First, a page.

Haslingfield Methodist Church
There has been a Methodist Church in the village for about 150 years and the current building was opened in 1977. The number of people attending the new church building in 1977 increased rapidly, so a new school room was built and opened in 1978. Further expansion in activity led to the construction of additional rooms in 1985; and in 2000 there was additional building to include an extended worship area, a large modern kitchen, a foyer with disabled access, disabled toilets and shower, and an extension to the upper meeting room.
The Methodist Church has its roots back to 1739 where it developed in England following the teachings of John Wesley. While studying at Oxford University, John Wesley and his brother Charles, along with fellow students formed a group devoted to prayer and helping the underprivileged. Both brothers were already ordained in the Anglican Church but their evangelistic preaching was not popular in most pulpits. They therefore preached in homes, farm houses, barns, open fields and wherever they found an audience. The brothers did not set out to establish a separate Christian denomination, but Methodism spread and eventually held its first Methodist Conference in 1766.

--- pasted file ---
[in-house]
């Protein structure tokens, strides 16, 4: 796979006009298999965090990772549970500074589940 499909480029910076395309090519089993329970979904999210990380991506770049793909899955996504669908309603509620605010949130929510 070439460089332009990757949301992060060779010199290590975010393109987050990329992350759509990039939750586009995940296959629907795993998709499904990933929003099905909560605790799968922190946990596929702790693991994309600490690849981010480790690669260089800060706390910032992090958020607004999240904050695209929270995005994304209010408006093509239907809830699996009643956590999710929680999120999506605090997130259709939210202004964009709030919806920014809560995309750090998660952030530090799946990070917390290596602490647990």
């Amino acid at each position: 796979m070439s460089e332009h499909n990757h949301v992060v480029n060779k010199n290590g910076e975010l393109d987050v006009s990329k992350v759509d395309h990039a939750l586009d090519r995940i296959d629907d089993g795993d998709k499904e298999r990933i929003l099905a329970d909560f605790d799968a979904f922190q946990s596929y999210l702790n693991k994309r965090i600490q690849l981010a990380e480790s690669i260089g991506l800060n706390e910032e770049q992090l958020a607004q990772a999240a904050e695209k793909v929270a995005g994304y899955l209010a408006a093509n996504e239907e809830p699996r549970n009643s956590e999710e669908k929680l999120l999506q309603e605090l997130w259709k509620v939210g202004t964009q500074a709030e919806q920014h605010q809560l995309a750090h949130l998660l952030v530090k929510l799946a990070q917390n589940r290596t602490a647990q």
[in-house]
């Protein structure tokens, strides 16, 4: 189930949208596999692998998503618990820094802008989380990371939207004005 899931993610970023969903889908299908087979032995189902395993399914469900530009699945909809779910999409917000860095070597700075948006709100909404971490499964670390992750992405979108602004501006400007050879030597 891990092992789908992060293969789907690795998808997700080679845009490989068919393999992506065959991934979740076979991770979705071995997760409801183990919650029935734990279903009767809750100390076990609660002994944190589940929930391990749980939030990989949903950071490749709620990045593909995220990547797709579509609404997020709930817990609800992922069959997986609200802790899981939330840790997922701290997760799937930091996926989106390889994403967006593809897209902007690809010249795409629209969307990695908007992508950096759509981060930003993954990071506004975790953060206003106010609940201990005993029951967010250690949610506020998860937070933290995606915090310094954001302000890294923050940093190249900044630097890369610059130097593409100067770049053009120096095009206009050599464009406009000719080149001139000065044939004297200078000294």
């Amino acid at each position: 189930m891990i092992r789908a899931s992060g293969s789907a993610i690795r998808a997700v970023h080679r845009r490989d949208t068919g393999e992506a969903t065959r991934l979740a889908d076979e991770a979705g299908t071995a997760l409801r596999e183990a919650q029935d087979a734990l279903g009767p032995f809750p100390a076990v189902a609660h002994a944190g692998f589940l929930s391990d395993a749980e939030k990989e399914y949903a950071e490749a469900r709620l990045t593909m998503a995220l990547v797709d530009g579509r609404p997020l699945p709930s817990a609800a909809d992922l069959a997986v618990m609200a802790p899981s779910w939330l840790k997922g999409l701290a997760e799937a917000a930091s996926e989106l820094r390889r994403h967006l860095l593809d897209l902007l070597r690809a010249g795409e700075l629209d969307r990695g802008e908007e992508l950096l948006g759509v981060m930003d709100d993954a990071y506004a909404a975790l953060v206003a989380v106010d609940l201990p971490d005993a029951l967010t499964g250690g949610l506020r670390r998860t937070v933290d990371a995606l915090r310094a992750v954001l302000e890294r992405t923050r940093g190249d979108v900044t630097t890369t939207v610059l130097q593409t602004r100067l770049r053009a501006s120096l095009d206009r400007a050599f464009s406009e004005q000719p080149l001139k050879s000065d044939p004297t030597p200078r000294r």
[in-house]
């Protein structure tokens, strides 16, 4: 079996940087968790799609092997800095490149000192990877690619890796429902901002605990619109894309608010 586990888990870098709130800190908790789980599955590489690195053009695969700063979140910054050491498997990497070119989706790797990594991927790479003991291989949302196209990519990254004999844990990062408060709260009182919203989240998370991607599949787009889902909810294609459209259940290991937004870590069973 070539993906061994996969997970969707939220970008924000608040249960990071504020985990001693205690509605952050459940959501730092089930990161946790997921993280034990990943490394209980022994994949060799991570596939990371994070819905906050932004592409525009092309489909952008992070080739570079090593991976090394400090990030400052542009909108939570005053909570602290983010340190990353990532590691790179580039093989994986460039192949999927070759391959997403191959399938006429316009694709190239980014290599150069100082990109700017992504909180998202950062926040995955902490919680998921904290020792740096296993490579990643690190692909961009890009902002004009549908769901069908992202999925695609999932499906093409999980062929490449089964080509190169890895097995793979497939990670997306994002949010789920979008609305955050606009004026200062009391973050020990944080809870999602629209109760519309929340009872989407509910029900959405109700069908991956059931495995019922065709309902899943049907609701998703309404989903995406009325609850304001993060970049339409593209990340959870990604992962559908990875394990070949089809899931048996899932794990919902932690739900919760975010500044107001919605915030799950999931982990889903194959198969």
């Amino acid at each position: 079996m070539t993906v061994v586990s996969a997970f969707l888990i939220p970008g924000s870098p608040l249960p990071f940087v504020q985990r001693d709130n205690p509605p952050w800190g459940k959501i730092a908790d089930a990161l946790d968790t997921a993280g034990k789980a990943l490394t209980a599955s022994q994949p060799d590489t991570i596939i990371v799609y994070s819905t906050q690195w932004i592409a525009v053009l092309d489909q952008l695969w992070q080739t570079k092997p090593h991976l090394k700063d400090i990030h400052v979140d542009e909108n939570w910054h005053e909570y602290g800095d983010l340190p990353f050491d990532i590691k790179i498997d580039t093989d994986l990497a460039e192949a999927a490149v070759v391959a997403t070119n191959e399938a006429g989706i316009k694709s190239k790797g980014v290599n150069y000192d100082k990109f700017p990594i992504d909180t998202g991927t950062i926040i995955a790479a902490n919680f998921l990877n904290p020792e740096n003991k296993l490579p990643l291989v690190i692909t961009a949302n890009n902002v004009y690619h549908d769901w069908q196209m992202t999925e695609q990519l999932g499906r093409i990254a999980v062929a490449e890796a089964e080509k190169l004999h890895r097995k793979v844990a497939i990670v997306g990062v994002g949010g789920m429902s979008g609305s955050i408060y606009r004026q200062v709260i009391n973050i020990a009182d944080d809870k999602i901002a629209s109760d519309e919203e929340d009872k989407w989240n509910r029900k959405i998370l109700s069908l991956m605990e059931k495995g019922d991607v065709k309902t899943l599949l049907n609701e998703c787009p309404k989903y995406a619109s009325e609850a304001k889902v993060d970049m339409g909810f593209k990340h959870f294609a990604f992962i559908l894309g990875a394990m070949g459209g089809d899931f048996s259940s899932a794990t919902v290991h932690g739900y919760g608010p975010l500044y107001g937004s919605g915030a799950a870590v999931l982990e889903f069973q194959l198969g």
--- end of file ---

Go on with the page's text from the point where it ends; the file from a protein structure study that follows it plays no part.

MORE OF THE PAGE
It is not clear when a 'Methodist Society' was formed in Haslingfield, but by 1860 it was sufficiently well established to want a chapel building of its own. Before that, no doubt as in most village societies, they met in each others homes. The original building was constructed in 1867 from contributions of its members who were almost entirely farm hands and other low-paid workers. The original chapel was 18 feet by 28 feet in size, with no kitchen, no water and no toilets. The building still exists today and is behind a row of cottages on Haslingfield High Street.